This theory proposes that syrinx development, particularly in patients with Chiari malformation, follows a differential between intracranial pressure and spinal pressure caused by a valvelike action at the foramen magnum.[4] The increase in subarachnoid fluid pressure from increased venous pressure during coughing or Valsalva maneuvers is localized to the intracranial compartment.

The hindbrain malformation prevents the increased CSF pressure from dissipating caudally. During Valsalva, a progressive increase in cisterna magna pressure occurs simultaneously with a decrease in spinal subarachnoid pressure. This craniospinal pressure gradient draws CSF caudally into the syrinx.

Oldfield's theory

Downward movement of the cerebellar tonsils during systole can be visualized with dynamic MRI. This oscillation creates a piston effect in the spinal subarachnoid space that acts on the surface of the spinal cord and forces CSF through the perivascular and interstitial spaces into the syrinx raising intramedullary pressure. Signs and symptoms of neurological dysfunction that appear with distension of the syrinx are due to compression of long tracts, neurons, and microcirculation. Symptoms referable to raised intramedullary pressure are potentially reversible by syrinx decompression.[5]

The intramedullary pulse pressure theory

The here-proposed intramedullary pulse pressure theory instead suggests that syringomyelia is caused by increased pulse pressure in the spinal cord and that the syrinx consists of extracellular fluid. A new principle is introduced implying that the distending force in the production of syringomyelia is a relative increase in pulse pressure in the spinal cord compared to that in the nearby subarachnoid space. The formation of a syrinx then occurs by the accumulation of extracellular fluid in the distended cord.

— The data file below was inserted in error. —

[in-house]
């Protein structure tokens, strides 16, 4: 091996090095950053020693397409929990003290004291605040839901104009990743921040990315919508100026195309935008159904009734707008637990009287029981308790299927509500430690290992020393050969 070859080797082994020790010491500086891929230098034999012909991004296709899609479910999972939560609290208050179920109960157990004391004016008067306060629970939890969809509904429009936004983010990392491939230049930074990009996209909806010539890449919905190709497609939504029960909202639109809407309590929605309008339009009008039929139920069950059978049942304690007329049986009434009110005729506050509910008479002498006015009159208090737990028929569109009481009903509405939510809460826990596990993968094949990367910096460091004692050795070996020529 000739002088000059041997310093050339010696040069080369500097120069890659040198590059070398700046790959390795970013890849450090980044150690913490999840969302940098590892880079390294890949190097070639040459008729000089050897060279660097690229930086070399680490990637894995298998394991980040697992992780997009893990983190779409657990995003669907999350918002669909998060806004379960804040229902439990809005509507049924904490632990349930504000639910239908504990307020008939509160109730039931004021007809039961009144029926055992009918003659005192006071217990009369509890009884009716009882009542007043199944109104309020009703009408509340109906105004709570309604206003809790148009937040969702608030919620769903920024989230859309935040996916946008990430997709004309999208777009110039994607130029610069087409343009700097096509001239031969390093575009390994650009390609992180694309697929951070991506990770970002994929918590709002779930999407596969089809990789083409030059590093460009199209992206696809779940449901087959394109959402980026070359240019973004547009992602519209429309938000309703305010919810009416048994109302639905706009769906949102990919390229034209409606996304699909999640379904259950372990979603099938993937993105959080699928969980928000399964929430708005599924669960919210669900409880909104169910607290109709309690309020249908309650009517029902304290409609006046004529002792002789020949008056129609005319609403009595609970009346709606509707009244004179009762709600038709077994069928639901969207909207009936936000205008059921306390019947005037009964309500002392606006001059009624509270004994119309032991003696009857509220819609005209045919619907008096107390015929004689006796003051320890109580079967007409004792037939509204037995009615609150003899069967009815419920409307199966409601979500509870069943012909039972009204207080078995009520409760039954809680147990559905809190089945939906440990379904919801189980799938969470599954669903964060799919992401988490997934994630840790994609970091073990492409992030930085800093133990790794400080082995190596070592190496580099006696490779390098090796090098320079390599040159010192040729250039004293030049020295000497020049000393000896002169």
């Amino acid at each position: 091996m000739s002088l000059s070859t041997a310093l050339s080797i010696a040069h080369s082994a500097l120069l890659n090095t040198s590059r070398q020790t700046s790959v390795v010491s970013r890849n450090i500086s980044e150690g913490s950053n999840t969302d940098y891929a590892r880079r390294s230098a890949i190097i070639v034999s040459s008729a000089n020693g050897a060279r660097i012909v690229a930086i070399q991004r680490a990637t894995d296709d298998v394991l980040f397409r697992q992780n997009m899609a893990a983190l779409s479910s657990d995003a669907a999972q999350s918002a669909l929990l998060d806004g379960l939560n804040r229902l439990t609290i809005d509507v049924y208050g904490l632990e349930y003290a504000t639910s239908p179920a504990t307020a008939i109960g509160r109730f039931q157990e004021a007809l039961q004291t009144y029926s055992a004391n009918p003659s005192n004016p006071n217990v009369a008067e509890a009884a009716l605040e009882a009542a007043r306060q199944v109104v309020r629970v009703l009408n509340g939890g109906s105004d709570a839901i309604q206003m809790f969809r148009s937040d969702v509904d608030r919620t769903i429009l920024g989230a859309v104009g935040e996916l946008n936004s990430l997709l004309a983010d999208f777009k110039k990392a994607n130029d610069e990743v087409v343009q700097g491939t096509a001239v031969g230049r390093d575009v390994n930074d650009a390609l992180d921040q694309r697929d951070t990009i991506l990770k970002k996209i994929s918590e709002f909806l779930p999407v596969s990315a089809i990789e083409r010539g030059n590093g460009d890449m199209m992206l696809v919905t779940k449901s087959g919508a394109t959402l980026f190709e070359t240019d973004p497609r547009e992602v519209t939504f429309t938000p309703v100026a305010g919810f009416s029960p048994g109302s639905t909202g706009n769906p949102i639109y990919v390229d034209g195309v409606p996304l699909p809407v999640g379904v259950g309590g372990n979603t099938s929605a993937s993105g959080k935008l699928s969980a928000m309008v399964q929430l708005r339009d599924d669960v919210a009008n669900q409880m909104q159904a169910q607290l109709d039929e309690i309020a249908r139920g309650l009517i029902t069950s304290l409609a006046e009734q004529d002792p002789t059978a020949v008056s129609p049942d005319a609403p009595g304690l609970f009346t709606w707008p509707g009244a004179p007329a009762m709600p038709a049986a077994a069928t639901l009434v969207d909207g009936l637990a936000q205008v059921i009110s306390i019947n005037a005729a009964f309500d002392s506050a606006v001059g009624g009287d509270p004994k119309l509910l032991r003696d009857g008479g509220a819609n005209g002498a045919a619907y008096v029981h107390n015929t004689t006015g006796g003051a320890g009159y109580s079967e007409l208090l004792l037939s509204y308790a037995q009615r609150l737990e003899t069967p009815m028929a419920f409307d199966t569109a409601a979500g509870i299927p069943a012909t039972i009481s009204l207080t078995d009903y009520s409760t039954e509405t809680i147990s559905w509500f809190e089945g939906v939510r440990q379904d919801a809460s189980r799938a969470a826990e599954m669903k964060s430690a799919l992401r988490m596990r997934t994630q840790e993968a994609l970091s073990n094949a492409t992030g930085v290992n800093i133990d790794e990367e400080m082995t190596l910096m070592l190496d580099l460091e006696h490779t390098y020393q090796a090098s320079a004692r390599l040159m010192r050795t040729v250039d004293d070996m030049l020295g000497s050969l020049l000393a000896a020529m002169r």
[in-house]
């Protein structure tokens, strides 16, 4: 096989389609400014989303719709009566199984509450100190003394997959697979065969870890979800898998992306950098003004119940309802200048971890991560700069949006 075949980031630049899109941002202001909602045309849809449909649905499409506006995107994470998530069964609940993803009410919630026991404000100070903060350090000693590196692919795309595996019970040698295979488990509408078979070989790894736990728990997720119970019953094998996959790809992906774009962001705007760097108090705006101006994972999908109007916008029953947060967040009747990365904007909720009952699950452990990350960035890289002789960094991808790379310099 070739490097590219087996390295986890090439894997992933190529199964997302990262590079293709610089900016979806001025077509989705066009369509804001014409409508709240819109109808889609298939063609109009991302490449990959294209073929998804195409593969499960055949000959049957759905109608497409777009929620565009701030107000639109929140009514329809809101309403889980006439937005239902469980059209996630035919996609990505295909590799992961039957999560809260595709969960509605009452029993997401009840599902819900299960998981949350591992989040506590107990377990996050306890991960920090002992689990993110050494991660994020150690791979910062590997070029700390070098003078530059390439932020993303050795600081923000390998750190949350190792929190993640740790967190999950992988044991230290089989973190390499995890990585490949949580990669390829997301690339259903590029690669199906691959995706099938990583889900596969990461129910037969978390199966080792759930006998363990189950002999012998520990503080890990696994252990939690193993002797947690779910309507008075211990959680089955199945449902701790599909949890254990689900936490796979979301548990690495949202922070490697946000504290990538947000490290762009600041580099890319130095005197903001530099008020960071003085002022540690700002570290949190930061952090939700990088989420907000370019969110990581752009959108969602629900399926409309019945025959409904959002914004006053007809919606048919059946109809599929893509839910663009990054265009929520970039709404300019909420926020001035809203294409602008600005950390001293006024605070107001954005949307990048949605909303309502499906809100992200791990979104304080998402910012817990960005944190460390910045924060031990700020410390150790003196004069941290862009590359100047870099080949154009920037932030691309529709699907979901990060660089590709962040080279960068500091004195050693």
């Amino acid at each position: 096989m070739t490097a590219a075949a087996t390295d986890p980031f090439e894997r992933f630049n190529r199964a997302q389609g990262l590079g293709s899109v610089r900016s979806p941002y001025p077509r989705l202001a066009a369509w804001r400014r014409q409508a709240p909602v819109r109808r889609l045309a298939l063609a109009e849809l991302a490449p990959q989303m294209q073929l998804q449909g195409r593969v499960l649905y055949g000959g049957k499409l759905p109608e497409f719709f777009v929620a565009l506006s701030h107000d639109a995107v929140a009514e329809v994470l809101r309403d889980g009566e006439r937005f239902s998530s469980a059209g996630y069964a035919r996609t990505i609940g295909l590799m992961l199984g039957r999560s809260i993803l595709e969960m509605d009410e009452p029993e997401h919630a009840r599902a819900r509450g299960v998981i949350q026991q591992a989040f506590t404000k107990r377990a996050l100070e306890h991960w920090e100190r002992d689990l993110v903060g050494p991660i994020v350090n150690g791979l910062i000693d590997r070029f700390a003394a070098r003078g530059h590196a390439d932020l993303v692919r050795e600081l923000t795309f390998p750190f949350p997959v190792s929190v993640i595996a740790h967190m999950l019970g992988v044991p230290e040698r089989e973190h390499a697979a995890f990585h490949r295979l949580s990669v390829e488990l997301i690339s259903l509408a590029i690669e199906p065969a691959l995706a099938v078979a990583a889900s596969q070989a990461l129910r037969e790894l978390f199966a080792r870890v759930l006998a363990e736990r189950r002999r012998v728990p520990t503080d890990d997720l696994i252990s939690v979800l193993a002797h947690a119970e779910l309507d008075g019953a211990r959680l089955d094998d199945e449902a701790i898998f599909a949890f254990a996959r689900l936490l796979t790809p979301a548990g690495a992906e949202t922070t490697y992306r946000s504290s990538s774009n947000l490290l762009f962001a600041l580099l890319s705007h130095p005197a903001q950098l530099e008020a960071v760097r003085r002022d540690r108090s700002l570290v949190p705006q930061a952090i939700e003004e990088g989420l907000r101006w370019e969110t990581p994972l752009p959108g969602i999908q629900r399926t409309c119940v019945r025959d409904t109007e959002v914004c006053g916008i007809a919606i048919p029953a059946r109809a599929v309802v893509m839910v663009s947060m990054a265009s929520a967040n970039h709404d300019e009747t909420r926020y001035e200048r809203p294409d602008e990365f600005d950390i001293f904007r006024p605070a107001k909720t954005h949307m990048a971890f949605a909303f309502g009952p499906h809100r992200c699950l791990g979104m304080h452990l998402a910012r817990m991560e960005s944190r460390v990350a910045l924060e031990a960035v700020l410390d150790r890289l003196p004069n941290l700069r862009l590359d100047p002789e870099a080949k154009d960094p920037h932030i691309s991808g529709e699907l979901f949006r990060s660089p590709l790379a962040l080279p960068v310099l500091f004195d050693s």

Etiology of syringomyelia often is associated with craniovertebral junction abnormalities.

Bony abnormalities include the following:

  • Small posterior fossa

  • Platybasia and basilar invagination

  • Assimilation of the atlas

Soft-tissue masses of abnormal nature include the following:

  • Tumors (eg, meningioma at foramen magnum)

  • Inflammatory masses

Neural tissue abnormalities include the following:

  • Cerebellar tonsils and vermis herniation

  • Chiari malformation

Membranous abnormalities include the following:

  • Arachnoid cysts[11] , rhombic roof, or vascularized membranes

  • Posthemorrhagic or postinflammatory membranes

Other etiologies not associated with craniovertebral abnormalities may include the following:

  • Arachnoid scarring related to spinal trauma

  • Arachnoid scarring related to meningeal inflammation

  • Arachnoid scarring related to surgical trauma

  • Subarachnoid space stenosis due to spinal neoplasm or vascular malformation

  • Subarachnoid space stenosis, with possible scarring, related to disk and osteophytic disease

  • Idiopathic


Estimated prevalence of the disease is about 8.4 cases per 100,000 people and occurs more frequently in men than in women. The disease usually appears in the third or fourth decade of life, with a mean age of onset of 30 years. Rarely, syringomyelia may develop in childhood or late adulthood.


Prognosis depends on the underlying cause, the magnitude of neurological dysfunction, and the location and extension of the syrinx.